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How Dog Flu Works

Keeping Dogs Flu-free

A Missouri animal hospital encourages people to vaccinate their dogs in April 2015. The U.S. Midwest was particularly hard hit by canine influenza.
A Missouri animal hospital encourages people to vaccinate their dogs in April 2015. The U.S. Midwest was particularly hard hit by canine influenza.
© Laurie Skrivan/ZUMA Press/Corbis

The H3N8 vaccine is considered a "lifestyle vaccine" – it's mostly administered to dogs who spend time in group facilities [source: AVMA]. The vaccine won't stop a dog from contracting the flu, but it helps ensure it's the mild form and speeds up recovery. It also reduces the level of contagiousness, so it can help prevent a full-blown outbreak [sources: AVMA, VCA].

The vaccine is only for the original U.S. strain, though. As of 2015, there's no U.S.-approved vaccine for the H3N2 dog-flu virus (though there is one available in South Korea), and it's unclear whether the H3N8 vaccine will work against the new strain [sources: CDC, Iowa State].


Dr. Landolt, for one, is doubtful. "Genetically, the two strains are distinct enough that the vaccine is likely to induce less protection, if any."

Besides vaccinating high-risk dogs, the best approach is to educate yourself and be smart. Talk to your vet about prevention. If dog flu has been an issue in your area, maybe stay away from the dog park for a while. Ask the folks at doggie day care if they've seen any respiratory symptoms in their guests, and if they have, keep your dog home. Make sure any group facility has an infection-control plan in place, which involves checking for respiratory symptoms at admission, immediately isolating a dog that starts coughing, disinfecting everything that dog has come into contact with and notifying all owners of the incident [sources: Iowa State, AVMA].

It's not fool-proof. Dogs are most contagious in the first few days of infection, before symptoms even appear; they can spread the virus for up to two weeks, even after symptoms have disappeared; and about one in five dogs doesn't develop any symptoms at all [sources: VCA, Lewis]. So just because your dog's buddies aren't coughing doesn't mean they don't have the flu.

If your dog does start coughing, isolate him or her at once, and call the vet [source: ASPCA]. In general, the earlier you seek medical help, the better the prognosis [source: ASPCA].

And if it turns out to be the flu, keep your dog isolated for up to 14 days. Use a short leash on walks and cross the street if another dog is heading toward you (call to the owner "dog flu!" so she doesn't think you just hate her) [sources: Blum Animal Hospital, Chicago Tribune]. Make sure no one gets near his or her food dishes, beds and toys. And then disinfect [sources: Lewis, ASPCA].

Disinfect yourself, too. While your dog is sick, wash your hands and change your clothes before going near another dog [source: Landolt]. Humans can't catch canine influenza, but they can spread it.

Author's Note: How Dog Flu Works

Before I started researching dog flu for this assignment, I hadn't heard of the April 2015 outbreak in the Midwest (I'm writing this in May), which appears to be quite serious and now has some people crying "epidemic." I chose not to dwell on this outbreak – this article is about solid information, not a still-unfolding situation with understandably mixed reports. But since I've been writing this, I've seen daily updates, and for some reason none of them has provided a very useful context that I now find myself able to offer, so here goes: In the initial weeks of the Midwest outbreak, it seems more than 1,000 dogs came down with the flu. I wasn't really sure if that was a lot until I tracked down CIV-infection data from Cornell University (which I did include in the article and admittedly was hiding in some distant Internet nook), and according to Cornell, in the 10 years leading up to March 2015 there were a maximum of 2,300 confirmed cases of dog flu in the United States. So it seems 1,000 dogs infected in a couple of weeks is, indeed, a LOT. (Good to know, right?)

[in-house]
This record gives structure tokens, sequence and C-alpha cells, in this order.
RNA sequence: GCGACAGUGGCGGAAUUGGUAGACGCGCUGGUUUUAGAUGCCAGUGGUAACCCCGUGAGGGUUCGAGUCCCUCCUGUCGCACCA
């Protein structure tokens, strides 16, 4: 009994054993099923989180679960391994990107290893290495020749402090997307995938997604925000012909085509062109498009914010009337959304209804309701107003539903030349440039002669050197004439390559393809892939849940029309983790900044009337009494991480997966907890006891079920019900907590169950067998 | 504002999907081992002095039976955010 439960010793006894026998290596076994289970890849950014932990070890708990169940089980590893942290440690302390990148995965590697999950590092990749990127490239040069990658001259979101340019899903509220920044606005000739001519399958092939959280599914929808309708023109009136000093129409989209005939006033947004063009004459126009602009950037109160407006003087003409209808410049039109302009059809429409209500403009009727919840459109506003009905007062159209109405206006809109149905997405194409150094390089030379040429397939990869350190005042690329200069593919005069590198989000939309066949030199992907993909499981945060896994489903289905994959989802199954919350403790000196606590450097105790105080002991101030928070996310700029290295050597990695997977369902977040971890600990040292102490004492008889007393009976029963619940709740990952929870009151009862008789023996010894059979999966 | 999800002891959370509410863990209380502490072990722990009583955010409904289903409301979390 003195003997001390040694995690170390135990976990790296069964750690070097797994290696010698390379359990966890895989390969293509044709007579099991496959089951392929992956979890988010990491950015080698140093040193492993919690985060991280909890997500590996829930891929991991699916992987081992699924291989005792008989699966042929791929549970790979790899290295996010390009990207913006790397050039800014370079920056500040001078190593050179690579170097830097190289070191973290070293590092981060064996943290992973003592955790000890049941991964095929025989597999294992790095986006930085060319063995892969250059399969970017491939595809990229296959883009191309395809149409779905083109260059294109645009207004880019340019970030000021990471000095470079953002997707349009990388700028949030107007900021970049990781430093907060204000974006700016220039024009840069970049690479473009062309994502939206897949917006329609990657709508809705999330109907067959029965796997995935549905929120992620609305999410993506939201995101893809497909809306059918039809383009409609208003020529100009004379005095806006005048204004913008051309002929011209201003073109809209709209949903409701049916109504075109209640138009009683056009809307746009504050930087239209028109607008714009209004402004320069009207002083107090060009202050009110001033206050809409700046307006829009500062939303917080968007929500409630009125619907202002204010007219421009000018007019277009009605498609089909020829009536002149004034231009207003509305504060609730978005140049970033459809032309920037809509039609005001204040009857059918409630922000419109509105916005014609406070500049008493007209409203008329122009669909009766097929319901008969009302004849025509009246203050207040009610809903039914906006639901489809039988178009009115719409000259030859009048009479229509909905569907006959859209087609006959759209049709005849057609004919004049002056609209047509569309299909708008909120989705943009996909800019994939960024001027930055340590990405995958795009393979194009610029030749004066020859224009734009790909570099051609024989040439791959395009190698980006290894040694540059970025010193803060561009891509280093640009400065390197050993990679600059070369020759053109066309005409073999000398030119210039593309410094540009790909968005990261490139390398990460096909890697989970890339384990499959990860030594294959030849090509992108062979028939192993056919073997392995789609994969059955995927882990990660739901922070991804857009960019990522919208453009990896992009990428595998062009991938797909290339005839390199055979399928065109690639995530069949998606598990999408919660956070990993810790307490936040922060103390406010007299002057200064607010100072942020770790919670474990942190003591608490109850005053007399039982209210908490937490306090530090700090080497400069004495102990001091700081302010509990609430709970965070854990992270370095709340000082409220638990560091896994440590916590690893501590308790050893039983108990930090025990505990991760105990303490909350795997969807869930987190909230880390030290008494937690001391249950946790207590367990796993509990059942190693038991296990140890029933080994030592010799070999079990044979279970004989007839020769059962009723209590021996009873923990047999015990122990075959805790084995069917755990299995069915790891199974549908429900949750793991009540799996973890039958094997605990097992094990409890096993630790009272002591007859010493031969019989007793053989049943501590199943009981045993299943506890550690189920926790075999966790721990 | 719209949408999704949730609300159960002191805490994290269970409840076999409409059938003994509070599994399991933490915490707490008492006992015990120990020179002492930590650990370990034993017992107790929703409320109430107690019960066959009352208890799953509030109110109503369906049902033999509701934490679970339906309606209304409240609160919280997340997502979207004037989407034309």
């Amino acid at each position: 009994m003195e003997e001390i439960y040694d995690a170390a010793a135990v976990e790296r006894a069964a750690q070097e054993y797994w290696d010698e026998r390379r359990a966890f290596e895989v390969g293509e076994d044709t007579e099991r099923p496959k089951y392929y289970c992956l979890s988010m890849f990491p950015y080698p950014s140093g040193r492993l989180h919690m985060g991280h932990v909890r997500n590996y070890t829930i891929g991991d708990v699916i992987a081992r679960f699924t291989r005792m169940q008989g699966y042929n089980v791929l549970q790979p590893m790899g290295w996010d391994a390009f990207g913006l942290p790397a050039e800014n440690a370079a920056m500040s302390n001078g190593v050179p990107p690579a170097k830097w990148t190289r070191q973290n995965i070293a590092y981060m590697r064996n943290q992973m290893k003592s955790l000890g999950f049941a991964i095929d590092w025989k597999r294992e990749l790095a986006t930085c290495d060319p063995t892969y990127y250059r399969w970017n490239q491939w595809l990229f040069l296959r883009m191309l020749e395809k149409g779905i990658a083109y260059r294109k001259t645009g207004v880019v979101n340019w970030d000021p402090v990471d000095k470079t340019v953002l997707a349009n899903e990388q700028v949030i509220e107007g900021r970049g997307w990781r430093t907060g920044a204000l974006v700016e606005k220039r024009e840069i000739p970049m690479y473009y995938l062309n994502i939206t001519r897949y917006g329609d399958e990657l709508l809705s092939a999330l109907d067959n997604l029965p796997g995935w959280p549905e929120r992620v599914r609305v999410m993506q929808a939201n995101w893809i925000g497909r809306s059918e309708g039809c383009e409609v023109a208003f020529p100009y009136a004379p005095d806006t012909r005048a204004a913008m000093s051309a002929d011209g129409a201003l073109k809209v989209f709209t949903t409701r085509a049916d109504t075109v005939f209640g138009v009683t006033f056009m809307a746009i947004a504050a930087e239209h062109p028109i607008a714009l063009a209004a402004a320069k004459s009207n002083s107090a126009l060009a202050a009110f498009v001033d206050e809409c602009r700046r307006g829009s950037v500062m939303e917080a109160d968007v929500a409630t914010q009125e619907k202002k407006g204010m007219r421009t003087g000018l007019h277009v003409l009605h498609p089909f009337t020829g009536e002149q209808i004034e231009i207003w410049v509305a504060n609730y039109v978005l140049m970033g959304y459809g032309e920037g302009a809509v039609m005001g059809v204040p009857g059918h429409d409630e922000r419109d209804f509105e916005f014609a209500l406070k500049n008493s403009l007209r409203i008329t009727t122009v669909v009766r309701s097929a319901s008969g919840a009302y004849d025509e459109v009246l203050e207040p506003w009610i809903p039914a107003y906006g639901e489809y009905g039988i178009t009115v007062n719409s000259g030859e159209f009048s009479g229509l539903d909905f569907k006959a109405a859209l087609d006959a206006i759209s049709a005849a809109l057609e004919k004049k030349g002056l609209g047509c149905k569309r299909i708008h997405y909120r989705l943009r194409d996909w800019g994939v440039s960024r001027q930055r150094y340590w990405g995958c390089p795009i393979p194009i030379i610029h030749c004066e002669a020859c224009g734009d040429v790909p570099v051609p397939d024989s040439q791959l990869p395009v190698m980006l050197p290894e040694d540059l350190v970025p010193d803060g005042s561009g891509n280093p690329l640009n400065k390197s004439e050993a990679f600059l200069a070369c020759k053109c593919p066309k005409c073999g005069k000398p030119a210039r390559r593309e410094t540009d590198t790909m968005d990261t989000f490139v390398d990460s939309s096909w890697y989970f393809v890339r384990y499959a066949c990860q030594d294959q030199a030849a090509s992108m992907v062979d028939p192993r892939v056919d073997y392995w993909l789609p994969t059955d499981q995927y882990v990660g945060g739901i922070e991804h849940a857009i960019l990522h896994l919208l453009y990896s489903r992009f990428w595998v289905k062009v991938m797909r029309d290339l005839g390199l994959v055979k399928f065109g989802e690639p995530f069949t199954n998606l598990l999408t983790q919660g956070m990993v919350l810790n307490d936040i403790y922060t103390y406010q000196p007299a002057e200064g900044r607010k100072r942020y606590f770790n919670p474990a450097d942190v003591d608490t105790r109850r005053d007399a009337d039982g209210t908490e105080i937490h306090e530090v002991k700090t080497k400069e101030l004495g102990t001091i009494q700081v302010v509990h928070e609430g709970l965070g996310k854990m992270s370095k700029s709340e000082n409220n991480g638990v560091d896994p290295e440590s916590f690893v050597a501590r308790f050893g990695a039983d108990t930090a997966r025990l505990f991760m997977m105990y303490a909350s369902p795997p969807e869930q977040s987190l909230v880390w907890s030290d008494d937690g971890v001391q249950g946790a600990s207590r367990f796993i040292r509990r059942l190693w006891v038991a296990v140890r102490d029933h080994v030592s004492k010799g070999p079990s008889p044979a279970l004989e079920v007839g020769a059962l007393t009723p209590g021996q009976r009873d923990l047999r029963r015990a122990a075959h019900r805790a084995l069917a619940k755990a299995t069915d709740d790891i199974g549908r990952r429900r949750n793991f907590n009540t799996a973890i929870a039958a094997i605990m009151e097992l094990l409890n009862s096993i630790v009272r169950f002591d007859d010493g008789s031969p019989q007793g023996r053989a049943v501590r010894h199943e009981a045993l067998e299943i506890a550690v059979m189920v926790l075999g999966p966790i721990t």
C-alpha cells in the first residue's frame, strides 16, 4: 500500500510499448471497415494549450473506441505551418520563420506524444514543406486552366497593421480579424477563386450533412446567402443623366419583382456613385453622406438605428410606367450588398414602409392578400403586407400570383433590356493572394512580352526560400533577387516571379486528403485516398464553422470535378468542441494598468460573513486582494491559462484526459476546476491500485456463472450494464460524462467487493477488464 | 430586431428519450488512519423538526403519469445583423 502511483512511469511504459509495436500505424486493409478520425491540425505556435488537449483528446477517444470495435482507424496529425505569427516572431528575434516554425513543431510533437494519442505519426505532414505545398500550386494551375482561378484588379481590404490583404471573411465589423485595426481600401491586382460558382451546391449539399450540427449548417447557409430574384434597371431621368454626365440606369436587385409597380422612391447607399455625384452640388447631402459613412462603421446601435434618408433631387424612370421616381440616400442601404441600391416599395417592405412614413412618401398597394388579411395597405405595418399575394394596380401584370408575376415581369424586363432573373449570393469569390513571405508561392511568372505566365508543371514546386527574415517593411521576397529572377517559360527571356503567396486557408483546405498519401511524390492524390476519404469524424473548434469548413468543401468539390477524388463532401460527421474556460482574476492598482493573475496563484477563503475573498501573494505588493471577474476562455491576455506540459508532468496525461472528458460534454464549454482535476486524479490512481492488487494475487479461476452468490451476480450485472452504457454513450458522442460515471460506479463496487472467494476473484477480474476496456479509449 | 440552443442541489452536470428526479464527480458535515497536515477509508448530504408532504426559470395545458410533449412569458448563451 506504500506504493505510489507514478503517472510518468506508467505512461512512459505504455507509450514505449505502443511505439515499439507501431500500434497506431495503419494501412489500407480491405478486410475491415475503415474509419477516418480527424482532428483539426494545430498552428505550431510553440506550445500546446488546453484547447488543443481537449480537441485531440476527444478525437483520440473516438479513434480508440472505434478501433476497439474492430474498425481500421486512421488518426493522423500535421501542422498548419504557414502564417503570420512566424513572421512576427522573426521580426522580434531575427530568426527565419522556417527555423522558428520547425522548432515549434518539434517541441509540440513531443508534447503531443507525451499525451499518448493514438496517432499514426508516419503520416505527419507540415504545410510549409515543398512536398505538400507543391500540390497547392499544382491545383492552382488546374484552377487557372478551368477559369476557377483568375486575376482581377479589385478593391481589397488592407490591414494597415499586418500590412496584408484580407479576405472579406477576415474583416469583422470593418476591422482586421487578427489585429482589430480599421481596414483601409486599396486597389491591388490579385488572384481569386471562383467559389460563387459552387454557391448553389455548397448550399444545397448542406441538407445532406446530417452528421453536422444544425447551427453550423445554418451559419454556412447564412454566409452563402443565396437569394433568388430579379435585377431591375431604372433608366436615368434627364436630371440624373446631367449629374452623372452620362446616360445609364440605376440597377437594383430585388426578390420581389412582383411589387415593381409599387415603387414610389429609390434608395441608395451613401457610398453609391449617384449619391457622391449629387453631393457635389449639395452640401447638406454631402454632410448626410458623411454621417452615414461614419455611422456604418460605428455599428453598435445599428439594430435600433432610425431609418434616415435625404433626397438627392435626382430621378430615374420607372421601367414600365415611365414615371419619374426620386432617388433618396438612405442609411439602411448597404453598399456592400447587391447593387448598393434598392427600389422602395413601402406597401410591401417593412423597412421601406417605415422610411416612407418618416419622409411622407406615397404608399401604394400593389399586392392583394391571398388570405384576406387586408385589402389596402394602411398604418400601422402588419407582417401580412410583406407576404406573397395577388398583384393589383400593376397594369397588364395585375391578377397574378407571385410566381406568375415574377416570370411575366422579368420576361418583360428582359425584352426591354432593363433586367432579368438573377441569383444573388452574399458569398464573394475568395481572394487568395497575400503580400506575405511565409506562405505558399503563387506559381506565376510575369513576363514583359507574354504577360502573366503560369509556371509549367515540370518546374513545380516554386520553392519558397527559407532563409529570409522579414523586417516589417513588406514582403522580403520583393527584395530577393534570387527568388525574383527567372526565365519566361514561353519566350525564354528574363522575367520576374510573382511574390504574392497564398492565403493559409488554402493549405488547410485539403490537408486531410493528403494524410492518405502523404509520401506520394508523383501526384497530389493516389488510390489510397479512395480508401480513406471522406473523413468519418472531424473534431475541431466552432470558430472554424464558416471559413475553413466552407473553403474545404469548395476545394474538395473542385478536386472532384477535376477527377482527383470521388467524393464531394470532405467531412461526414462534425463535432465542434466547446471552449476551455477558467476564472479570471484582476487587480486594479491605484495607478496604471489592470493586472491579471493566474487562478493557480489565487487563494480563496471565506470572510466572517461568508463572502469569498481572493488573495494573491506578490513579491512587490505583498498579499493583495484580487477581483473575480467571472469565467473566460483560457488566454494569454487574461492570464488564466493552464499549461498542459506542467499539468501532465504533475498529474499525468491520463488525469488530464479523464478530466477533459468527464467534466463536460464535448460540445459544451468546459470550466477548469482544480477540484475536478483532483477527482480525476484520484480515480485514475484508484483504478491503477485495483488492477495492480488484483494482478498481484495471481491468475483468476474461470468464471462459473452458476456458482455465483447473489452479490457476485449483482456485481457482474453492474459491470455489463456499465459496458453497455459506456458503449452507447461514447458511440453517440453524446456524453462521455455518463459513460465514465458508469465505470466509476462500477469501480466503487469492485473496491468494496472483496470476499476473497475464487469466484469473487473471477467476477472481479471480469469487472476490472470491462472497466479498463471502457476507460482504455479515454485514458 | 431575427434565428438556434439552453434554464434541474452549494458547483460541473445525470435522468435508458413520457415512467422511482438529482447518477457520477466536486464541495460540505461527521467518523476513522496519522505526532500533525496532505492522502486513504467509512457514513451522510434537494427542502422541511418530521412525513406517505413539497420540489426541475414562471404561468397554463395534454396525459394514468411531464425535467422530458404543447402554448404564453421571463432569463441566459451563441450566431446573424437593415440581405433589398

Related Articles

More Great Links


  • The American Society for the Prevention of Cruelty to Animals (ASPCA). "Canine Influenza Virus/Canine Flu." (May 11, 2015)
  • American Veterinary Medical Association (AVMA). "Canine Influenza." April 22, 2015. (May 22, 2015)
  • American Veterinary Medical Association (AVMA). "Canine Influenza FAQ." April 22, 2015. (May 15, 2015)
  • Bowen, Melinda. "Dog Smarts: Understanding Canine Influenza in Advance with Dr. Bowen." April 16, 2015. (May 22, 2015)
  • Blum Animal Hospital. "Frequently Asked Questions: 2015 Canine Influenza Outbreak." April 21, 2015. (May 27, 2015)
  • Centers for Disease Control and Prevention (CDC). "Key Facts about Canine Influenza (Dog Flu)." April 22, 2015. (May 11, 2015)
  • The Chicago Tribune. "Editorial: Canine flu outbreak means no doggie Happy Hour." April 14, 2015. (May 27, 2015)
  • Cornell University College of Veterinary Medicine. "Test Summary for Canine Influenza Virus in Dogs." March 30, 2015. (May 22, 2015)
  • Iowa State University. "Canine Influenza." The Center for Food Security and Public Health. June 2014. (May 18, 2015)
  • Landolt, Gabriele. (Email interview.) Colorado State University School of Veterinary Medicine. May 20, 2015.
  • Lewis, Tanya. "Dog Flu Outbreak: What You Need to Know." Live Science. April 17, 2015. (May 11, 2015)
  • Payungporn, Sunchai, P. Cynda Crawford, Theodore S. Kouo, Li-mei Chen, Justine Pompey, William L. Castleman, Edward J. Dubovi, Jacqueline M. Katz, and Ruben O. Donis. "Influenza A Virus (H3N8) in Dogs with Respiratory Disease, Florida." Emerging Infectious Diseases (CDC). Vol. 14, No. 6. June 2008. (Accessed May 11, 2015) Available from :
  • PetMD. "Dog Flu." (May 11, 2015)
  • South Loop Animal Hospital. "CIV Epidemic Update." April 3, 2015. (May 28, 2015)